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Author Topic: How do you design your altar?  (Read 3715 times)
Fauna
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« Topic Start: January 28, 2011, 01:18:50 pm »

After becoming very frustrated when re-making my altar, I've come to your good people for advice. How do you design your altars (or shrines or any related sort of thing)?

Right now I have some nice symmetrical pieces, but nothing as a focal point (I used to have a candle but because my new altar is on bookshelves, putting a candle as the focal point means that it blackens the wood above).
« Last Edit: January 28, 2011, 01:26:33 pm by RandallS, Reason: Subject Changed » Logged

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« Reply #1: January 28, 2011, 02:45:41 pm »

After becoming very frustrated when re-making my altar, I've come to your good people for advice. How do you design your altars (or shrines or any related sort of thing)?

Right now I have some nice symmetrical pieces, but nothing as a focal point (I used to have a candle but because my new altar is on bookshelves, putting a candle as the focal point means that it blackens the wood above).

Depending on Whom it is for, there are a lot of options for a focal point. Statues, symbols, ritual instrument, or simply a bowl or dish were offerings are presented. Is it a shrine for one deity, a set of deities, or a general altar?

Helio
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« Reply #2: January 28, 2011, 04:11:29 pm »

Depending on Whom it is for, there are a lot of options for a focal point. Statues, symbols, ritual instrument, or simply a bowl or dish were offerings are presented. Is it a shrine for one deity, a set of deities, or a general altar?

Helio

It's for a few, not just one god. The problem with having one god-identifying symbol or statue in the centre means it doesn't feel 'balanced' anymore. I don't have an instrument and my offering bowl is too small and already has a place (if I move that I'll have a whole new area to fix lol.
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« Reply #3: January 28, 2011, 05:29:24 pm »

It's for a few, not just one god. The problem with having one god-identifying symbol or statue in the centre means it doesn't feel 'balanced' anymore. I don't have an instrument and my offering bowl is too small and already has a place (if I move that I'll have a whole new area to fix lol.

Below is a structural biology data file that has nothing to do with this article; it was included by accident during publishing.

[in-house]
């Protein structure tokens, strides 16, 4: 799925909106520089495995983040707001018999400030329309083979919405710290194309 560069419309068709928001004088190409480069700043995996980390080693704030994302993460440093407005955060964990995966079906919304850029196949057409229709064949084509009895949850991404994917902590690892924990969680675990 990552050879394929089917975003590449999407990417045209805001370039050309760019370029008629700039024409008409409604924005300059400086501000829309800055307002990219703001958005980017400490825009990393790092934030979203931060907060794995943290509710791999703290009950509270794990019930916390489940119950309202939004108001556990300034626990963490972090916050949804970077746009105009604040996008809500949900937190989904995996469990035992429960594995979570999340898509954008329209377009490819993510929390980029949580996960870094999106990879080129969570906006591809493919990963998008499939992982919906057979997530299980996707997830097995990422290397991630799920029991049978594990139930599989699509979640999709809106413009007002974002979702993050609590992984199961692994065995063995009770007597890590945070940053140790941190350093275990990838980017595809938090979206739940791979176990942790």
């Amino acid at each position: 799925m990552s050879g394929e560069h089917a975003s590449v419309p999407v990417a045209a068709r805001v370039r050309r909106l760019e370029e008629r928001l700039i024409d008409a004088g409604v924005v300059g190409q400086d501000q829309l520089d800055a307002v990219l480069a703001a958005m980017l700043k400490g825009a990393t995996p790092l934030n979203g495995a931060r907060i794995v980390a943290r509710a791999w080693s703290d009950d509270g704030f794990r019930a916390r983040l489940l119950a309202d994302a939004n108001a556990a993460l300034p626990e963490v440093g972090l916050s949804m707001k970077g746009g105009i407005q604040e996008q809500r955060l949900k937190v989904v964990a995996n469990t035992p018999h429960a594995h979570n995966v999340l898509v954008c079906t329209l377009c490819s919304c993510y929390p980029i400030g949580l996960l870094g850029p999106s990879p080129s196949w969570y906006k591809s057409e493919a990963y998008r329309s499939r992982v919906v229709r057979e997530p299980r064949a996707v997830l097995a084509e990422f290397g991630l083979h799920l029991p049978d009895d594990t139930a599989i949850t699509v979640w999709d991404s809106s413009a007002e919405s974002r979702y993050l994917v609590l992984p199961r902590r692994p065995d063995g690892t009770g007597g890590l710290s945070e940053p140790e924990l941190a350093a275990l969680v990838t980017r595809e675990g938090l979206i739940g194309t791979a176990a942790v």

lol I see what you mean.

The solution may be a composite. For instance, a framed drawing or a clay plaque with the symbols of the gods to whom the shrine is dedicated. It would be a single piece for a single centre, but paying homage to several deities.
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« Reply #4: January 28, 2011, 11:13:28 pm »

After becoming very frustrated when re-making my altar, I've come to your good people for advice. How do you design your altars (or shrines or any related sort of thing)?

I think you'll find this true of a lot of people, but my altar has been a fairly ad hoc affair. I've built up what I have over time. It can be frustrating sometimes, but it really works out for the best that way.
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« Reply #5: January 29, 2011, 10:23:43 am »

I think you'll find this true of a lot of people, but my altar has been a fairly ad hoc affair. I've built up what I have over time. It can be frustrating sometimes, but it really works out for the best that way.

I like to try different locations like window sills, especially during a full moon. sometimes I'll set up an altar on a table for a special celebration, like Easter. I love to use seasonal decorations and items that are symbolic and meaningful for the deity that is having a holiday at that time. This time of year I'm doing an altar to Brigid.

I like to include greenery on my altar space, a small potted plant or some little trailing vines. I like the green and living energy that it adds to a sacred space. I want to create a little sacred terrarium this year.

I'm making a pocket altar for Hekate in a tin to take with me in my truck. If you are really pressed for space you could dedicate a shelf in your bathroom cabinet too. I have special altar cloths that I have sewn for different seasons. If you don't sew you could purchase lovely table runners for your altar cloth.

Oh, you can buy flame less candles that are battery operated. To spare your shelves the smoke.
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« Reply #6: February 06, 2011, 07:33:34 pm »